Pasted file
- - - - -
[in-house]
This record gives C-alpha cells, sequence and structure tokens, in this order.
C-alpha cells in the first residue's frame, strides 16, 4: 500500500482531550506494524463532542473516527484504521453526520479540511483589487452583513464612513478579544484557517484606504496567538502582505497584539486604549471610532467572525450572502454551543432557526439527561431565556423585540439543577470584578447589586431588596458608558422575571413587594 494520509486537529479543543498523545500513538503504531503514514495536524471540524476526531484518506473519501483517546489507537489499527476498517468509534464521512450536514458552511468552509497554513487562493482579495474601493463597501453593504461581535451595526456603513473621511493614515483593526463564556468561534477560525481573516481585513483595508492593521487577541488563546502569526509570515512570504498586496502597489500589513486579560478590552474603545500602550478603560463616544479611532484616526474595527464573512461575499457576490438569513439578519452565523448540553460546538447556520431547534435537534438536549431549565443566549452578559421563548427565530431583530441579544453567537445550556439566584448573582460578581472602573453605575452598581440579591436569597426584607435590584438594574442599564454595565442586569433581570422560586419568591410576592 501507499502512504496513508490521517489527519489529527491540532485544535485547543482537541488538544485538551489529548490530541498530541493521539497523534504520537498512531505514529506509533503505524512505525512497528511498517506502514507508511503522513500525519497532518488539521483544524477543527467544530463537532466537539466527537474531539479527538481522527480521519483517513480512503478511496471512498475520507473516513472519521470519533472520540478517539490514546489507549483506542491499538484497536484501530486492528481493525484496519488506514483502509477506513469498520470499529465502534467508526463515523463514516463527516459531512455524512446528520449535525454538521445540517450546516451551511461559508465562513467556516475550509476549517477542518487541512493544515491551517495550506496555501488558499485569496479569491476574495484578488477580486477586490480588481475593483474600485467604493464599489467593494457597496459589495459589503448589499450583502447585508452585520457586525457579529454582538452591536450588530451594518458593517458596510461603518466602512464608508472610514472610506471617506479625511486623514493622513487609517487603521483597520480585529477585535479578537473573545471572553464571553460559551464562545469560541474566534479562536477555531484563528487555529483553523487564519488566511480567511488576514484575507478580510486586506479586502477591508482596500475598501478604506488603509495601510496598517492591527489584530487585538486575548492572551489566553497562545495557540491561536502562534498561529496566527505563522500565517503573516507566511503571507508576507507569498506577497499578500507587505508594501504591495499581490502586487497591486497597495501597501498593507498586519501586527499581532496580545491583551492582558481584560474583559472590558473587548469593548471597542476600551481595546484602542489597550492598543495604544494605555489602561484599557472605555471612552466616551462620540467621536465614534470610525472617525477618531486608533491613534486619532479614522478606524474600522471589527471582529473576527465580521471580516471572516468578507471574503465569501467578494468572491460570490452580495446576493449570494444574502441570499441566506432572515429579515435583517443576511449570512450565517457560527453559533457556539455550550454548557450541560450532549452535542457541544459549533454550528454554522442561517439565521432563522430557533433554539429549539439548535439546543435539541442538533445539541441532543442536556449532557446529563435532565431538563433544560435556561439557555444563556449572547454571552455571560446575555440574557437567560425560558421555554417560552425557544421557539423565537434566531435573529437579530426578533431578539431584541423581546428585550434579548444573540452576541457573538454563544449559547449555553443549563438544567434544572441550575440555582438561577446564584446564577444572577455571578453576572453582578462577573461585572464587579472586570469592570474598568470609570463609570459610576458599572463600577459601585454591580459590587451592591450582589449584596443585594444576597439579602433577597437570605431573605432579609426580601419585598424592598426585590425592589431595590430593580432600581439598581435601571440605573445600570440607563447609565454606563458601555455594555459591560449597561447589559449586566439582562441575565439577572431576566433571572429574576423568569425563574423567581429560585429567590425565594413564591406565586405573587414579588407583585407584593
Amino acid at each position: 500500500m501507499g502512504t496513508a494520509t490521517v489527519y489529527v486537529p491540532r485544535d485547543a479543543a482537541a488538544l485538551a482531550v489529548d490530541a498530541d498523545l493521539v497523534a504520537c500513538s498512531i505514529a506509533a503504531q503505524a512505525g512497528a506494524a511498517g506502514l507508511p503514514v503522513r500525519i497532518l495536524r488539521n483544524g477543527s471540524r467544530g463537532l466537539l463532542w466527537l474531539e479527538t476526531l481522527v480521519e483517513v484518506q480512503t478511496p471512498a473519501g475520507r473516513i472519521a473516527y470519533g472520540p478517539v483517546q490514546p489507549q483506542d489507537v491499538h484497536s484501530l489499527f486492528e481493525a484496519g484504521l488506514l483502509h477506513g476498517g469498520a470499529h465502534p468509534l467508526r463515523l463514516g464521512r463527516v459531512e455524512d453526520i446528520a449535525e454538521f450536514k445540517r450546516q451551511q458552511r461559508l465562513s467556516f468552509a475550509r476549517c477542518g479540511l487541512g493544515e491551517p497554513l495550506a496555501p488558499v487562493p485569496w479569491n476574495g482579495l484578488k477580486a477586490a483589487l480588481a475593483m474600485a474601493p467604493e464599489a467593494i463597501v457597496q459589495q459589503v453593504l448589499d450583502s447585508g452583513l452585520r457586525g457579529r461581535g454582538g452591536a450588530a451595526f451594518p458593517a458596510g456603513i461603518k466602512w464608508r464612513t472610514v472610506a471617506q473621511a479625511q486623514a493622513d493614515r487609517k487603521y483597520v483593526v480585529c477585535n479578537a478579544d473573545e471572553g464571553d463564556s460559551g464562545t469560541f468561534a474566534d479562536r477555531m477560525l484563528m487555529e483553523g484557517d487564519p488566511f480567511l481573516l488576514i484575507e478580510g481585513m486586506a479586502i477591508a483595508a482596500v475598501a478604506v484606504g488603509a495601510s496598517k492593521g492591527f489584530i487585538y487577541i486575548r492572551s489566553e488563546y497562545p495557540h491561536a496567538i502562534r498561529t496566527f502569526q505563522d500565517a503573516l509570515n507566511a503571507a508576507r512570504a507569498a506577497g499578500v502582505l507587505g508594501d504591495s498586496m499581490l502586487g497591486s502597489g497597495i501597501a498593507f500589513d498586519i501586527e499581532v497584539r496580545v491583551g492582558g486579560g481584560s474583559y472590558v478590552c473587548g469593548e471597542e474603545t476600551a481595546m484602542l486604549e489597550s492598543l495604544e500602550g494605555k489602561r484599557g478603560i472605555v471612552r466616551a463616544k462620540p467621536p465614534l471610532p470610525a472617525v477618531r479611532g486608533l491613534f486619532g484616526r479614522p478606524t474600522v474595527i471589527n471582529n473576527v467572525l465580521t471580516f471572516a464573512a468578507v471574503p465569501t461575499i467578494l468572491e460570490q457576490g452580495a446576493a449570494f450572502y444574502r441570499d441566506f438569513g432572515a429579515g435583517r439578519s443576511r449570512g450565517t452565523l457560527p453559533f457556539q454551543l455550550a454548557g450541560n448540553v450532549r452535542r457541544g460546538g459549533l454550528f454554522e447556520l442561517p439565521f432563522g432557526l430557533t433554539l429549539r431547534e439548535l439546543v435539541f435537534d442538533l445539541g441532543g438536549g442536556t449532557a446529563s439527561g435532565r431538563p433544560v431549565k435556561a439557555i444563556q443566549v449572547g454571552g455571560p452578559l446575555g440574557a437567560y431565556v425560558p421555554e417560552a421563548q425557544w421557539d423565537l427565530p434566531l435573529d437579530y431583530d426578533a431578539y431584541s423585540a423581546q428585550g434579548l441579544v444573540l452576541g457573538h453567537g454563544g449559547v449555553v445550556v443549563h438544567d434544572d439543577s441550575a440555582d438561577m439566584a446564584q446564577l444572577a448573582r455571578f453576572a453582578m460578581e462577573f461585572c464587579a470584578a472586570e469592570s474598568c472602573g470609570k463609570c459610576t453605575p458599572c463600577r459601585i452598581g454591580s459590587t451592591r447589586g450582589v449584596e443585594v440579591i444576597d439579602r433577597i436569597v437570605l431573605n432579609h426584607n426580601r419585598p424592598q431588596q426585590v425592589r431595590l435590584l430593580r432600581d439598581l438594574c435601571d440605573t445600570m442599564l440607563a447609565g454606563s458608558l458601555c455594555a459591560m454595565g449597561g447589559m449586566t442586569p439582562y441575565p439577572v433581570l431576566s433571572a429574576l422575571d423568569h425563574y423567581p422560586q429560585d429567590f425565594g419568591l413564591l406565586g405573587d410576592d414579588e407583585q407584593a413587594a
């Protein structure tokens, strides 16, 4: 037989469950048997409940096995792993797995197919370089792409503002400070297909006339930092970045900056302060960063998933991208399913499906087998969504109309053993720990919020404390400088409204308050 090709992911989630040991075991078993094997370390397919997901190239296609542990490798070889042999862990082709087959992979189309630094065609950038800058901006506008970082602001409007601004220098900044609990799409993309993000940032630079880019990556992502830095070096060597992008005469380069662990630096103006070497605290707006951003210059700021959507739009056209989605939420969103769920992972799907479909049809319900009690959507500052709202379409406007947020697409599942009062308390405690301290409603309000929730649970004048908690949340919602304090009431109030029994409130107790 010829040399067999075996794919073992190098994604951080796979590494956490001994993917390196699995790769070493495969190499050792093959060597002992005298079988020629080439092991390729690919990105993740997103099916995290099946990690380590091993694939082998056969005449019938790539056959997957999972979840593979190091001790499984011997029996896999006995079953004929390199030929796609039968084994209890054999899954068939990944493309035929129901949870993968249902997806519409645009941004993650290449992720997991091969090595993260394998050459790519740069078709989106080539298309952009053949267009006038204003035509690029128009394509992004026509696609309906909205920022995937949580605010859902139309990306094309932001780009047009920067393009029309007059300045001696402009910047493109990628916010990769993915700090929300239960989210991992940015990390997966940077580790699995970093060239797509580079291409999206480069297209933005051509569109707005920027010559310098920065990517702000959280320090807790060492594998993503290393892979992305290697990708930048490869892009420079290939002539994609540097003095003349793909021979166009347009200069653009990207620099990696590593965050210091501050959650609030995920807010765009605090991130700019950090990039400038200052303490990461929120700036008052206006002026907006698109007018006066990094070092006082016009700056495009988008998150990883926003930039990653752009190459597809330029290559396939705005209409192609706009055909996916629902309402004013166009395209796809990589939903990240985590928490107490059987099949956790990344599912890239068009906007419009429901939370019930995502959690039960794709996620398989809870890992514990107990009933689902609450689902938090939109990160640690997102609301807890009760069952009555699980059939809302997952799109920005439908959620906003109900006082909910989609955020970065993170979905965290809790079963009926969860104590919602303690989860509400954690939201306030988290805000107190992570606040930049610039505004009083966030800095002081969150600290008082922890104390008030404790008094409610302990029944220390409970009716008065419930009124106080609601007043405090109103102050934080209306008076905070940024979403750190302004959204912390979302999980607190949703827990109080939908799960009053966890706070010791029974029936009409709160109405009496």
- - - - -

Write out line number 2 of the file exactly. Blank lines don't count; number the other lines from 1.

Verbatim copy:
This record gives C-alpha cells, sequence and structure tokens, in this order.